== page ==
It was during a six-month wildlife internship in South Africa, monitoring Cheetah movements, that I decided to attend university to become involved in conservation. During my undergraduate degree at UWE Bristol, studying Wildlife Ecology and Conservation Science, I came across the monitoring technique environmental DNA (eDNA). Since then, I have been fascinated by the subject and its capabilities which led me to base my thesis on the topic. I created the title “A Comparison of Two Monitoring Methods: Camera Trapping and Environmental DNA (eDNA) to Detect Active European Badger (Meles meles) Setts” under Dr Andy Wetten.
I am currently conducting my MScRes in Biological Sciences with Professor Si Creer using environmental DNA metabarcoding to assess how ephemerality affects freshwater invertebrate biodiversity on the Gwent Levels.
Environment DNA (eDNA) metabarcoding is a non-invasive monitoring method that can detect multiple taxa from a single environmental sample. Metabarcoding of invertebrates and wetlands in the UK has focused on a specific order, such as Diptera or monitoring fish. This project aims to test the efficacy of eDNA metabarcoding for the detection of aquatic macroinvertebrates in wetland ecosystems characterised by permanent or transient water residence and to trial a standardised method. The project will leverage novel invertebrate biodiversity data, enable historical comparisons and potentially highlight the broader ecological effects that water residence has on the macroinvertebrate biodiversity in the Gwent Levels. In turn, the project will provide a proof of principle case study and make eDNA metabarcoding invertebrate surveys more accessible for organisations such as National Resources Wales and landowners.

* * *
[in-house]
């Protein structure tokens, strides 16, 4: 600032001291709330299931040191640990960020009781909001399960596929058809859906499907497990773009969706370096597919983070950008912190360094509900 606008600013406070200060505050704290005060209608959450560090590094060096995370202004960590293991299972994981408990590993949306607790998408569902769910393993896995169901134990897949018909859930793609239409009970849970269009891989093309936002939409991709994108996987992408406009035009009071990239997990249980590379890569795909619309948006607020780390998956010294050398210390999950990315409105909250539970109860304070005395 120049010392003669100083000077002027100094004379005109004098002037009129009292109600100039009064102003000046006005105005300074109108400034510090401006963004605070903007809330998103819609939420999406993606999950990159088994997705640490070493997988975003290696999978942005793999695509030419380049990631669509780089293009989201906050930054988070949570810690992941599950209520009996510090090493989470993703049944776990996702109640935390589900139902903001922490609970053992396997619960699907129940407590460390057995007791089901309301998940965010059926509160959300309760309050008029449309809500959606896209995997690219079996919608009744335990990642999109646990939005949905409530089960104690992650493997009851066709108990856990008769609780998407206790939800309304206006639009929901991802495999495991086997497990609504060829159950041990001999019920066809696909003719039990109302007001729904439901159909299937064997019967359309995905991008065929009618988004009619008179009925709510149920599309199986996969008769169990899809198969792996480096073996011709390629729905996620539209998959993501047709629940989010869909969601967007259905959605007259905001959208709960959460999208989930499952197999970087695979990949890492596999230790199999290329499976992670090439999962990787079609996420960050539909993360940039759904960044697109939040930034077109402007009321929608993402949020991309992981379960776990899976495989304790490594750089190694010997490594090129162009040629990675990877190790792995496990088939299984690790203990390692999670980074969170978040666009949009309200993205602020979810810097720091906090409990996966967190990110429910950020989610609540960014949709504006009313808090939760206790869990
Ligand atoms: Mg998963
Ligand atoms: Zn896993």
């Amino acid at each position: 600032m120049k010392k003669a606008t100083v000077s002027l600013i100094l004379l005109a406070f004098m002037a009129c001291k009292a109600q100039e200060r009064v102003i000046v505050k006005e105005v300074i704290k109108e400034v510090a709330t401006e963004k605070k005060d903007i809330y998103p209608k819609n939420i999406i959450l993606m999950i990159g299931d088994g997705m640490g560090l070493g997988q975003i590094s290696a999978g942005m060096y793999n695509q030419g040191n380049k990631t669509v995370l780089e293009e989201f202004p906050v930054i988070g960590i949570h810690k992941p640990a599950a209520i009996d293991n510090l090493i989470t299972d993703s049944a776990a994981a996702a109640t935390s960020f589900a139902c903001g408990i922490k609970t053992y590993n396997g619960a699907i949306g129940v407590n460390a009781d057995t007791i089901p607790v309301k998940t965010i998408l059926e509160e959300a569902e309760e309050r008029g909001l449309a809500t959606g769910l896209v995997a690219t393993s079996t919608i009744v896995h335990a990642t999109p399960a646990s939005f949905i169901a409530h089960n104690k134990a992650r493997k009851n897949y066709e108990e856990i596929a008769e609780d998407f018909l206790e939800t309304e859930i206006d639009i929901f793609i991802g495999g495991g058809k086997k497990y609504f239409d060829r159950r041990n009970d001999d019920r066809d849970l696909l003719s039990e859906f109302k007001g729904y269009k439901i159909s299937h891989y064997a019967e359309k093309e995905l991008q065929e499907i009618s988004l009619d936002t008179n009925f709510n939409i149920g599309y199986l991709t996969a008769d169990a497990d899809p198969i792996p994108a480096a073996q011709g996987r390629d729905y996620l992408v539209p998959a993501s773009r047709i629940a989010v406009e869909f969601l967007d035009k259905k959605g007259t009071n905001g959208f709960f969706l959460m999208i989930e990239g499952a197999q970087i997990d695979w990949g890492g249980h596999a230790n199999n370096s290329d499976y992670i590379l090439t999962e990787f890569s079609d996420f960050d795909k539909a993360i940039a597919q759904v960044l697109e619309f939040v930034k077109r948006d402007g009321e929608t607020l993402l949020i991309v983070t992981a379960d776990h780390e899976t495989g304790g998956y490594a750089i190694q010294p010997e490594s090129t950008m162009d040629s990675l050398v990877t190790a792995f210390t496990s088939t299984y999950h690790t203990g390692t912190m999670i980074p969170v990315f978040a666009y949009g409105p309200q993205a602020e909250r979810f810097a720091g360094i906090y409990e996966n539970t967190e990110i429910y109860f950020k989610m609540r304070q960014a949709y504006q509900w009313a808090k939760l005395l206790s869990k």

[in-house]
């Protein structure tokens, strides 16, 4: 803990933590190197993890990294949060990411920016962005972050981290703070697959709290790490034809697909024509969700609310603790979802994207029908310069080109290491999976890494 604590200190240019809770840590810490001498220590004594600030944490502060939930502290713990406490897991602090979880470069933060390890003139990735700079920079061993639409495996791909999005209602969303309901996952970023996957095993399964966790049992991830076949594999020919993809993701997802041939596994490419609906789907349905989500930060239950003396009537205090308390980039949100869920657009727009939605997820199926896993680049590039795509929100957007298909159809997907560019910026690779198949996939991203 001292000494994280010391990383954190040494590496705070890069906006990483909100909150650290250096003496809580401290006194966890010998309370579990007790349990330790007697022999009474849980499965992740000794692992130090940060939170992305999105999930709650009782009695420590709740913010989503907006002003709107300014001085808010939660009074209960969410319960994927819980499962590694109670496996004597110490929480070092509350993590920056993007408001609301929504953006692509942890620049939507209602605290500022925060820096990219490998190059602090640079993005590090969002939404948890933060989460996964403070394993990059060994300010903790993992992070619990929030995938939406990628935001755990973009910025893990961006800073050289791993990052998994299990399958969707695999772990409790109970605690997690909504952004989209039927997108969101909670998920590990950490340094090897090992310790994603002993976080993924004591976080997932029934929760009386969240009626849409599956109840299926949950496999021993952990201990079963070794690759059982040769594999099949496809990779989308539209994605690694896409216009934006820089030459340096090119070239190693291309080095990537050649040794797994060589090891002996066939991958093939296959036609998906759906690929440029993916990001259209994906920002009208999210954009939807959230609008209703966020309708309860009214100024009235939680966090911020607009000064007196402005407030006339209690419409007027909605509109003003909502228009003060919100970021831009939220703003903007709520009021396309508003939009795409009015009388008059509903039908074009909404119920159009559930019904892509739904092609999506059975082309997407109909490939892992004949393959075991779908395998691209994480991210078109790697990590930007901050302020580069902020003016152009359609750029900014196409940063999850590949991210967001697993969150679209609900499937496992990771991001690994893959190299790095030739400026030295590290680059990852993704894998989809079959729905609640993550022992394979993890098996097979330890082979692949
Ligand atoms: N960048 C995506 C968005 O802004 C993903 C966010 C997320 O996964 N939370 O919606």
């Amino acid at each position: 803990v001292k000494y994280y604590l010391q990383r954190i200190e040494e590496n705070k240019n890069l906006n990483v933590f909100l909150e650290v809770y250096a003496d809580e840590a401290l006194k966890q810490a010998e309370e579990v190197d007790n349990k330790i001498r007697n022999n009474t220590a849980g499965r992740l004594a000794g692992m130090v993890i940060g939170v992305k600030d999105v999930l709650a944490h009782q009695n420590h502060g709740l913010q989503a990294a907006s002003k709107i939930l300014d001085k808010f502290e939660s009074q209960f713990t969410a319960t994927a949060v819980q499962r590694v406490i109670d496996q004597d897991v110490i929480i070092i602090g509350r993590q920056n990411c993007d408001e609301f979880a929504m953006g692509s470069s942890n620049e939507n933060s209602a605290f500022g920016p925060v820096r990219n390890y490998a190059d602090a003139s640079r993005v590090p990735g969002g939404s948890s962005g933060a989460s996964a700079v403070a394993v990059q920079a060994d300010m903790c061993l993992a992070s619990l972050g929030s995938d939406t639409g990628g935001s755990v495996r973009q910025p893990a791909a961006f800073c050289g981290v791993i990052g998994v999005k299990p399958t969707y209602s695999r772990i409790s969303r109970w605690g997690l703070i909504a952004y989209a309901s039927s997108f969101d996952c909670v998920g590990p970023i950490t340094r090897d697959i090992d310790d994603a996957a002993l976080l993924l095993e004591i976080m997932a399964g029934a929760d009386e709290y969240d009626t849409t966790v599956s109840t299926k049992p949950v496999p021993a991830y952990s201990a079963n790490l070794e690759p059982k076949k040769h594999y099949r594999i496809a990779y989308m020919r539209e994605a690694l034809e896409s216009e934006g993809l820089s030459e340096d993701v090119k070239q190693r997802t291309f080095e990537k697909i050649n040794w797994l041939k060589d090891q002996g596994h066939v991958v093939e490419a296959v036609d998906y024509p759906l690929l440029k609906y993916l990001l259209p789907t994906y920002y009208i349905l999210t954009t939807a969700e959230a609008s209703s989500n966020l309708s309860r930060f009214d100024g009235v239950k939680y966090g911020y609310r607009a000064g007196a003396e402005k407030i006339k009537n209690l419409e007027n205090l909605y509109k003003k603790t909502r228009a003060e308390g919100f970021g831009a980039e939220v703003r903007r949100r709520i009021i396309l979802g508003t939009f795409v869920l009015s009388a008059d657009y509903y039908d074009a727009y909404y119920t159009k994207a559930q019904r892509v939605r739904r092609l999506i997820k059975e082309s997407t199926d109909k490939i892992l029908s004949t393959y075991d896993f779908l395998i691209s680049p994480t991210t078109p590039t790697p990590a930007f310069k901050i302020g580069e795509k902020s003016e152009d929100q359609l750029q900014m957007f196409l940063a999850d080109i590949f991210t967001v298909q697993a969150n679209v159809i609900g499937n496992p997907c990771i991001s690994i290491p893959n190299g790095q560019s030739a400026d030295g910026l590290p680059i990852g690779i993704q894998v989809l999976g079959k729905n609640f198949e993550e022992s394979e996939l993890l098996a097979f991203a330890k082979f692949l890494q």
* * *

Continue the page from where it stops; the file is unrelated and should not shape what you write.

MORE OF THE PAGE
2017: Wildlife Internship with Global Visions International (GVI). Monitoring the movements of cheetahs and lions, through telemetry equipment and tracking. Collected behavioural data of predator and herbivore species on daily game drives. Other responsibilities included: supervising the volunteers and security, caring for and liaising with volunteers and the creation of a QGIS map tracking pangolin sightings on the game reserve, leading to a recommendation by the Vice-Chair of the IUCN SSC Pangolin Specialist Group to collaborate with a Master’s student. Gave pangolin talks to new volunteers.
2018-2021: Studied a BSc(Hons) in Wildlife Ecology and Conservation Science at UWE Bristol. Included on the Dean’s List of Academic Excellence for all three years. Furthermore, I received the UWE Bristol’s Future Awards for participation in extra curriculum activities.
2020: Attended the British Ecological Society Undergraduate Summer School for which I received the Science Communication Prize.
2021: Field Assistant for Cotswold Ecology. Conducting dusk and dawn surveys, predominantly looking for bats on potential development sites.